JOHN S HOWELL, JR
Greetings from John, AF3K!
Check your callsign in the AF3K logbookherefor our recent QSO!
100% of contacts are QSL'ed via LoTW - usually at the end of each operating session. I am also very happy to confirm viapaper QSL (direct or via bureau). FT8 contacts will be uploaded to LoTW as soon as the mode is supported!
QRV Turks & Caicos March 24-29, 2017!
Operated from the island of Providenciales in the Turks & Caicos March 24 - 29, 2017. Ross, W2TT and I, accompanied by our XYL's, operatedspecial contest call VP5P for the CQWW WPX SSB Contest. Over 2,500 QSO's - Thank you!!. At other times we operated as VP5/AF3K and VP5/W2TT. Station: Flex 6500, Flex Maestro, Elecraft KPA500, 3 element SteppIR 130 ft. above sea level.
A video of Ross, W2TT at the mic during CQ WPX
Currently thestation in Naples, Florida includes a Flex-6500, a Flex Maestro, and end-fed dipoles on 80m, 40m, 30m, 20m, 17m, 15m, 12m and 10m. Really like operating CW using theBegali Mono key which drives the Winkeyer in the Flex. Alternatively use an exernal Logikey K-5 keyer. Logging via N3FJP Amateur Contact Log.
The latest additionto the Naples shack is an Elecraft KPA-500. Here is a quick video made right after construction.
I periodically operate marine mobile on "Nellie D", a 37' Lord Nelson Victory Tug that I own with my brother Dave (N7PO). Rig onboard is an Icom IC-7000 to a Morad 23' vertical. Current location updated via 2M APRS using a Kenwood D710. Also a member of the Waterway Radio & Cruising Club. We have cruised Nellie D. on the West coast from Seattle to Vancouver Island to Ketchikan Alaska. On the East coast we have cruised mainly between the Chesapeake Bay, Florida and the Abacos and Exuma islands in the Bahamas. Look for us in the summer of 2017 in the Great Lakes.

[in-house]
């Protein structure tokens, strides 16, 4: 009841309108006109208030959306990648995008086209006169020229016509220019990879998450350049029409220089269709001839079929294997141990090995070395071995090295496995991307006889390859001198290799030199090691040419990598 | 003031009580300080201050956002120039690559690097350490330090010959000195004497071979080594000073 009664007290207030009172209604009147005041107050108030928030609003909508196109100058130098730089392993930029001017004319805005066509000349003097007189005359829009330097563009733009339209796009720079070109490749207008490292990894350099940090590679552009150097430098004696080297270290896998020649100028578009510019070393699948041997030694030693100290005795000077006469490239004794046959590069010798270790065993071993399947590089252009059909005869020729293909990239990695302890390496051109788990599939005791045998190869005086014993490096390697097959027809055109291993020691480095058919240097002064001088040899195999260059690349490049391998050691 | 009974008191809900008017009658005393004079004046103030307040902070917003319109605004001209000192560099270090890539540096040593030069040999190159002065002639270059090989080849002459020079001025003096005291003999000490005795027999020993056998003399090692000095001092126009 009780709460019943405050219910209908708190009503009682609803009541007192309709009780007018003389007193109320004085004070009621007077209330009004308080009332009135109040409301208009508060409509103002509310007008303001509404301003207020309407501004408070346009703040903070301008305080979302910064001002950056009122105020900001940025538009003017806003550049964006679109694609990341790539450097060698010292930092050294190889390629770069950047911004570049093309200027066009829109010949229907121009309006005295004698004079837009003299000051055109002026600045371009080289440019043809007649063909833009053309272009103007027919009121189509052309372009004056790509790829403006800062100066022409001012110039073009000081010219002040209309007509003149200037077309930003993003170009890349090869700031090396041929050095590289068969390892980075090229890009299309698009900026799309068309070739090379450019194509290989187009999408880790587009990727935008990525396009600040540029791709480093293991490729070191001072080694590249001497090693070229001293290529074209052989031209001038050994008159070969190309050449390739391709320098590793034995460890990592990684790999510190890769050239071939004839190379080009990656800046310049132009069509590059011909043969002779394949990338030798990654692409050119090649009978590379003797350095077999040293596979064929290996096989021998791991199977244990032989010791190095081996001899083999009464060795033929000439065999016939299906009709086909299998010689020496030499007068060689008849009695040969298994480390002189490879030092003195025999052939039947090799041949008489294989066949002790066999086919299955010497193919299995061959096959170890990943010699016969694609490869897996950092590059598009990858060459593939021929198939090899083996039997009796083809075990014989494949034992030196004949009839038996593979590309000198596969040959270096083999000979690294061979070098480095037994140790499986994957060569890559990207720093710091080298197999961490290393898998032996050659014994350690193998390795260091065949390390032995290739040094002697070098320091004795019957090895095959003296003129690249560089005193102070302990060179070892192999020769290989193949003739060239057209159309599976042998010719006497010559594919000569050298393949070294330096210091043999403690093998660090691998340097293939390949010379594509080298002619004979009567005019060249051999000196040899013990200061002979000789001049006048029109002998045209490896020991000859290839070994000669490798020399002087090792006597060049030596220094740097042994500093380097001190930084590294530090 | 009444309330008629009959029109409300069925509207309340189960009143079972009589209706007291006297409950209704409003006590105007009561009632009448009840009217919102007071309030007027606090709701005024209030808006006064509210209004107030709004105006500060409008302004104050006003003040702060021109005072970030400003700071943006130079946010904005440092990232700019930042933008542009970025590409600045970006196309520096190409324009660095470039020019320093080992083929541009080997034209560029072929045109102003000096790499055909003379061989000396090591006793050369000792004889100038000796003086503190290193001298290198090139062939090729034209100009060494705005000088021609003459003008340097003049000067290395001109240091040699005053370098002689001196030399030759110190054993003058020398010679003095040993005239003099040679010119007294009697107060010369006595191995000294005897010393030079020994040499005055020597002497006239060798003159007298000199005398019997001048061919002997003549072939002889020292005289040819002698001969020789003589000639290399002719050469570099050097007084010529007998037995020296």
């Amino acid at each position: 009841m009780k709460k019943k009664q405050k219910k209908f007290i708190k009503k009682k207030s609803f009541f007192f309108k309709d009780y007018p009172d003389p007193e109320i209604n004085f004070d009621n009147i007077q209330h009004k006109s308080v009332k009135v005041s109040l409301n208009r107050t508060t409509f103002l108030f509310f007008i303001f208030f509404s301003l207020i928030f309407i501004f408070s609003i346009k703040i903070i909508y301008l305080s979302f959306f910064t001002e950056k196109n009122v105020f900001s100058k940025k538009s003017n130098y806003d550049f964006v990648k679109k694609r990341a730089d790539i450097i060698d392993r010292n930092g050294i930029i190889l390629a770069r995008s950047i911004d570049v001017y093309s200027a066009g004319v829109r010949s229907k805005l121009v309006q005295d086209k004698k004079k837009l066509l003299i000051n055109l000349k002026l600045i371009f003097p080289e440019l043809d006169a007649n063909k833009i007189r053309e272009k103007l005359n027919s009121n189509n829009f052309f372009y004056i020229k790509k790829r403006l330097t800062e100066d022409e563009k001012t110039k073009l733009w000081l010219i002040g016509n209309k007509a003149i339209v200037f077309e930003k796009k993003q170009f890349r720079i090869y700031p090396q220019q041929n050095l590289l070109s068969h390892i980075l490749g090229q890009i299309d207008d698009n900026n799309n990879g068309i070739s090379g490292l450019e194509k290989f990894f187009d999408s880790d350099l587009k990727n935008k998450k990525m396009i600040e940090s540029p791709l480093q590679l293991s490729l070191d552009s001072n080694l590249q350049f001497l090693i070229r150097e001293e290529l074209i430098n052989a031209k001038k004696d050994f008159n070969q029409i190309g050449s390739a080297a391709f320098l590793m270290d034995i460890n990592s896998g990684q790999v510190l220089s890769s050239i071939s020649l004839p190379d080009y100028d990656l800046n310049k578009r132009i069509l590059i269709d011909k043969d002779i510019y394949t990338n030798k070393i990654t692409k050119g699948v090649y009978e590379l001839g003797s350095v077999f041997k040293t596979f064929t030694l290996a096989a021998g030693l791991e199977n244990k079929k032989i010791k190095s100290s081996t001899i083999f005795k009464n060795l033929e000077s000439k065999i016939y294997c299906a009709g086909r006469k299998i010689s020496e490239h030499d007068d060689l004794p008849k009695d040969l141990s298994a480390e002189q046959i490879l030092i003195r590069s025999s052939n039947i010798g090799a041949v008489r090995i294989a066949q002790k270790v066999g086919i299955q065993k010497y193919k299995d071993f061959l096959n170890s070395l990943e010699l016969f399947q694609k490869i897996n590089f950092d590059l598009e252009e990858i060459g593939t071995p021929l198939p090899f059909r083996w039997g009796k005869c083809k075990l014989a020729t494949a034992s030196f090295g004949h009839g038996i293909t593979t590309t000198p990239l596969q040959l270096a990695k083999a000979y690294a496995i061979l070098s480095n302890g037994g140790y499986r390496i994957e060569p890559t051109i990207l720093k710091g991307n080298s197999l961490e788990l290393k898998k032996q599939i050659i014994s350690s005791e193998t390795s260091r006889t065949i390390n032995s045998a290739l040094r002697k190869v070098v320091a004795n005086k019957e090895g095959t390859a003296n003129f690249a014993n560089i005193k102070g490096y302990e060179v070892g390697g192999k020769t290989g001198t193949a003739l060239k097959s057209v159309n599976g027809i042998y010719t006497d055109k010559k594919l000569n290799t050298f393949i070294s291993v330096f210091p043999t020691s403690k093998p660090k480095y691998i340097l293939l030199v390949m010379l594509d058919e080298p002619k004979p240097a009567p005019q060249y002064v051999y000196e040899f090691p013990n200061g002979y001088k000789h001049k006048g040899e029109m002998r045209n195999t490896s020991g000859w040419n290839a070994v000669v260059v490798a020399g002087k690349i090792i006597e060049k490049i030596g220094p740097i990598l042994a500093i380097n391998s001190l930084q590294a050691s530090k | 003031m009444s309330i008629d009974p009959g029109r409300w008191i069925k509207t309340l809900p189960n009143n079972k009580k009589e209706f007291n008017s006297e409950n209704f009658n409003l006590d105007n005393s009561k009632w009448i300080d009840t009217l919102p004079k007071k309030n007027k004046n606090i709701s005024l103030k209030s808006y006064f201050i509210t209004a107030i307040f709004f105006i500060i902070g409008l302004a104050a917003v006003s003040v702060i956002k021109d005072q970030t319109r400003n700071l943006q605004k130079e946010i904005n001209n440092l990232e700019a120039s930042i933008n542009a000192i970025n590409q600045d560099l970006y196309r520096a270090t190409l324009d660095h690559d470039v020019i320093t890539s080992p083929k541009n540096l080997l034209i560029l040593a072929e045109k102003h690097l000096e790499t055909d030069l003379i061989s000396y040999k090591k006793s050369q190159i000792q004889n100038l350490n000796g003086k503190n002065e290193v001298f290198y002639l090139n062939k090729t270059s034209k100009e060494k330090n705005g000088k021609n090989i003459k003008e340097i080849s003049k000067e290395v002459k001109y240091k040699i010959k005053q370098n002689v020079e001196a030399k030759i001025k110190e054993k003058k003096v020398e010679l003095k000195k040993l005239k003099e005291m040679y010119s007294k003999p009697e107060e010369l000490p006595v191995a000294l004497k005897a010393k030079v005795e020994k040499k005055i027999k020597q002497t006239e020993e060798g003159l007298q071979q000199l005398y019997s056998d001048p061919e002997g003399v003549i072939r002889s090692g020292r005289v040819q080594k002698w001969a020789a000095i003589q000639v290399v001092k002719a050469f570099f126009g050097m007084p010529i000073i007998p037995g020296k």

I like using the Flex because it performs very well, and it lets me do things that I just can't do with my other radios. For example I don't need external boxes to get great audio.
The Flex SmartSDR software supportsmultiple microphone profiles that are independendently kept from other transmit parameters such as mode &power. Each microphone profile contains my settings for things like transmit bandwidth, the speech processor settings, and the audio equalizer settings. For each of my microphones, Ihave one profileoptimized forragchewing and others for DXing.
It's nice to have control over all of these transmit audio settings, but how do you know what they sound like without recruiting a very patient on-air helper? Below is a very cool video by NM9P showing use of the Flex 6500 full-duplex capability for making microphone profiles by listening (and recording)your own transmitted audio! (Ken provides more examples on his YouTube channel.)
To keep the receiver from overloading, the output power is kept to a few milliwatts by transmitting via the transverter port. The received audio is heardin a separate receiving slice on the same radio! The end result is you audiois much closer to what someone hears over the air than if recorded fromthe mic input.
2016 photo of the remote setup using aK3-0 which is used to operatethe cool stations at remote ham radio.
From 1969 to 1998operating from the Philadelphia Pennsylvania area as WA3MPK and then AF3K. Heathkit SB101 transceiver, SB200 amp, Hygain Hy-Quad antenna at 50 ft. on 20, 15 and 10 meters with a dipole on 40 meters.. My collection of paper QSL cards from that time can be viewed online here.
First shackat age 14 in Naples, FL. Heathkit DX60B transmitter and HR10B receiver, with a straight CW key mounted on plywood! Hygain 14-AVQ vertical.
First licensed in 1968 as WN4LMD.
Check for our contact on Clublog.org!
73! Looking forward to our next QSO!